Car Crash, Relatively

I could feel the space in between the sound and the action. There was a brief glimpse to the future. It showed us something we don’t always see—space. It was the dying light of a star from light years away. It was the laws of the universe showing themselves: what we see and what we hear are not fixed, not true. I didn’t hear the slam when it happened—I heard the ghost of it. I didn’t even see the car accident, really, just reflections from my cornea processing protons moving at the speed of light. Put that way, what is there to any of this? What is looking out from behind those eyes? Upon seeing the crushed cars together and feeling so little, a dissociation descended—a comparison between what I’d just seen in real life and what I’d seen on TV. When the sound hit, it was dull, plastic. The Foley artist did a poor job capturing the drama of the situation. Or maybe my ears were not in Dolby. Maybe it was a bad reception.

A couple people ran into the street. They were closer than I was; they would have seen and heard it all at once. The spell wasn’t broken for them. Their shouting drifted up to the hill to me like gentle whispers. Distance can turn bombast into intimacy.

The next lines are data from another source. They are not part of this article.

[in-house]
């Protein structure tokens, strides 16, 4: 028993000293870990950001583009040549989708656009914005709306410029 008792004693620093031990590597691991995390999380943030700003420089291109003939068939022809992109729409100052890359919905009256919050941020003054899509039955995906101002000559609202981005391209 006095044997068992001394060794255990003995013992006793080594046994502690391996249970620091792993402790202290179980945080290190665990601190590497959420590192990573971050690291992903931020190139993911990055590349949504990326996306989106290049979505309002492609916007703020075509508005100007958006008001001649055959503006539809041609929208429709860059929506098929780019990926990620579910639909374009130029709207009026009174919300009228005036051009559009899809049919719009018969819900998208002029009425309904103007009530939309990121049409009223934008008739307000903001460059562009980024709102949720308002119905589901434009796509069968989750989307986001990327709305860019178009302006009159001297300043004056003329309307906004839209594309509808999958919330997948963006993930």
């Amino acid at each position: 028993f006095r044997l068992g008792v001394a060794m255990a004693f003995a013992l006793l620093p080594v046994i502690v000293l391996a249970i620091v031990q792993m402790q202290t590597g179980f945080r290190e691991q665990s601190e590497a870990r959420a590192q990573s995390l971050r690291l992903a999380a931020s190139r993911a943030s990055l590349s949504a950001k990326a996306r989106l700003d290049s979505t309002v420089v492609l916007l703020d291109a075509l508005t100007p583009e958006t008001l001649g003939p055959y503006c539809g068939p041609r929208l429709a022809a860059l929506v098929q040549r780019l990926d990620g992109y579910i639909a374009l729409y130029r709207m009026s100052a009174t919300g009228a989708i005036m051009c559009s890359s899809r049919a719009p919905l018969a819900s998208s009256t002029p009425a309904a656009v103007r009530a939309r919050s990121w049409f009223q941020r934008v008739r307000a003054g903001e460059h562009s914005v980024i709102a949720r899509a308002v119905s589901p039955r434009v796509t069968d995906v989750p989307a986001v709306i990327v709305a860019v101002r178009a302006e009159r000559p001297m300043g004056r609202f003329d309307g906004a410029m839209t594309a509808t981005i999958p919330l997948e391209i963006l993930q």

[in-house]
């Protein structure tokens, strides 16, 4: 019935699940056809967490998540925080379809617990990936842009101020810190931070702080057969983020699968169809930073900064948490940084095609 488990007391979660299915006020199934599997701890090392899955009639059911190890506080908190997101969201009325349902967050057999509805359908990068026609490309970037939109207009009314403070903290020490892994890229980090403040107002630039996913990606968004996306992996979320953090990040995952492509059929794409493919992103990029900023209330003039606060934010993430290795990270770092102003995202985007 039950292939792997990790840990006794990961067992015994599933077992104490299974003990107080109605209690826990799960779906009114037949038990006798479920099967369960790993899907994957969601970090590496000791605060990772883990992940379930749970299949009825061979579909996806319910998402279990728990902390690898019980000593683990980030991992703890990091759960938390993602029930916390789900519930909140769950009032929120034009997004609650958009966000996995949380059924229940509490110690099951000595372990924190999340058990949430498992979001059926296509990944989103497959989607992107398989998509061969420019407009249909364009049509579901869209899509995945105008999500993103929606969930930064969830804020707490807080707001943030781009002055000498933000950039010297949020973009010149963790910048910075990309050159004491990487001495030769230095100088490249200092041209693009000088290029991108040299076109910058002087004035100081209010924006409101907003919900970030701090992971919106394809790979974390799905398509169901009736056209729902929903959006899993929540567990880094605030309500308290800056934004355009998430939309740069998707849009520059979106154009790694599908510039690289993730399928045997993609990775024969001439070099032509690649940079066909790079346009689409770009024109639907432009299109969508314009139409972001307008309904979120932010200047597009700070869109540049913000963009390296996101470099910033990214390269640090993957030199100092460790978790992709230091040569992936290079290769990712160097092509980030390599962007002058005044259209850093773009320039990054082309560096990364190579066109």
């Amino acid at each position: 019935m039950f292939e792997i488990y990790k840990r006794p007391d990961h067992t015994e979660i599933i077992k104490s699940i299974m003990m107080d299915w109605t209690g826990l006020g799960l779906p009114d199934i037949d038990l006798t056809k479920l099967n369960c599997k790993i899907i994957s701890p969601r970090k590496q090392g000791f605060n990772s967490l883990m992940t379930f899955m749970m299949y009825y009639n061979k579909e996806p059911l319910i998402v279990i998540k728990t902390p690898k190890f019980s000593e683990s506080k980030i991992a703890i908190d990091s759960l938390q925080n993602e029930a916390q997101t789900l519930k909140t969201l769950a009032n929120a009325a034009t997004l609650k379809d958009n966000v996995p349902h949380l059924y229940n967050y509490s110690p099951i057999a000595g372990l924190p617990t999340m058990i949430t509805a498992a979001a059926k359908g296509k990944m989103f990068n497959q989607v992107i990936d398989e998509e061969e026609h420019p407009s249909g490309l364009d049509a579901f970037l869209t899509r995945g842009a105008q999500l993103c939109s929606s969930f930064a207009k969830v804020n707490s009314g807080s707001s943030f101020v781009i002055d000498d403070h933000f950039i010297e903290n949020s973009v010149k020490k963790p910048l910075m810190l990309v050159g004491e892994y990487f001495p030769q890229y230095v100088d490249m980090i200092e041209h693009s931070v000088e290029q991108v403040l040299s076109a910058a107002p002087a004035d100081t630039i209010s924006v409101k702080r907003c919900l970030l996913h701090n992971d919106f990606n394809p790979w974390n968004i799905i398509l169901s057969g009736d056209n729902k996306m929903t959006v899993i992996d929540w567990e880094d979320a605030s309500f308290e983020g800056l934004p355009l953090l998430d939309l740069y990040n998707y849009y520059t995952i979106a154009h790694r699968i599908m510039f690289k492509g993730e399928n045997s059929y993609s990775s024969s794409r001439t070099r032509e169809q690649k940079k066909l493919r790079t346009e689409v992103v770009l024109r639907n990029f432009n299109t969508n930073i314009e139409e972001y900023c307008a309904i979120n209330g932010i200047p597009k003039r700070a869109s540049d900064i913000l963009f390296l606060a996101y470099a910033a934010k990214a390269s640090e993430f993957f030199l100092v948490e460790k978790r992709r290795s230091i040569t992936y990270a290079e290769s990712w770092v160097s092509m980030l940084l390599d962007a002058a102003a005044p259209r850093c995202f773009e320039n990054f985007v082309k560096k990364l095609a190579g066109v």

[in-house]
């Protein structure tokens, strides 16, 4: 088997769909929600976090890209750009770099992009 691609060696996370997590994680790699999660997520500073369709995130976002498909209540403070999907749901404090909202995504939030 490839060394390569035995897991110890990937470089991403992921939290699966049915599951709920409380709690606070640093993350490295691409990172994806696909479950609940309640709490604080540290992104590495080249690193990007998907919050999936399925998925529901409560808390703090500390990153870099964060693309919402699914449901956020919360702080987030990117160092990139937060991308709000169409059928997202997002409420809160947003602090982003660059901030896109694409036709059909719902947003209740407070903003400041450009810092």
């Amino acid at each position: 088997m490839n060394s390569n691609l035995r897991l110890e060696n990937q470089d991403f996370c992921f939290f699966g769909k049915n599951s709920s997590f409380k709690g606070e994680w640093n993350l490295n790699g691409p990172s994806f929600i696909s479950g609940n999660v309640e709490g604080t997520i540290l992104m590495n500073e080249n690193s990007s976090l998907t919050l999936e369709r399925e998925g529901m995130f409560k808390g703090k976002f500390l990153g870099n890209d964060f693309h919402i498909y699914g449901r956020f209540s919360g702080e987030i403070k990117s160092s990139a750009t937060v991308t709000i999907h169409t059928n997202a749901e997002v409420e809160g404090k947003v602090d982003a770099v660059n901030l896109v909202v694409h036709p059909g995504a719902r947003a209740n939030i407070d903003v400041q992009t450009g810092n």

There’s an instinctive pull that says I should go. That I should insert myself down there and get out my phone. We should be calling someone. Something terrible has happened. But the drivers and passengers in the cars were outside and walking around. They were angry at each other, not hurt or dead. Bystanders were on the phone. It was a scene in which I had no place. I could only be an extra body, a rubbernecking onlooker for the eventual police and ambulance to push out of the way in order to perform concussion and sobriety tests.

The string of consequences that would follow would be long. Maybe one of them was drunk. Maybe the other had just gotten out of prison. Maybe one didn’t have a license. Maybe one was going to a hospital for the birth of a child while the other rushed to a dying relative. Maybe they’re each obstacles in the other’s emergency. Maybe the one who could be drunk will hit rock bottom now. Maybe he will turn things around. Maybe he ends up on the streets. Are they headed for an uncaring system that will drive them down, or do they have a support system to get them through?

I was seeing a moment of creation and destruction in several lives. A big bang that already echoed in their future, travelling in that relative space between the sight of the accident and the sound of the crash. But it wasn’t my life. I was only seeing it by chance. Would I remember it later? Was I supposed to?

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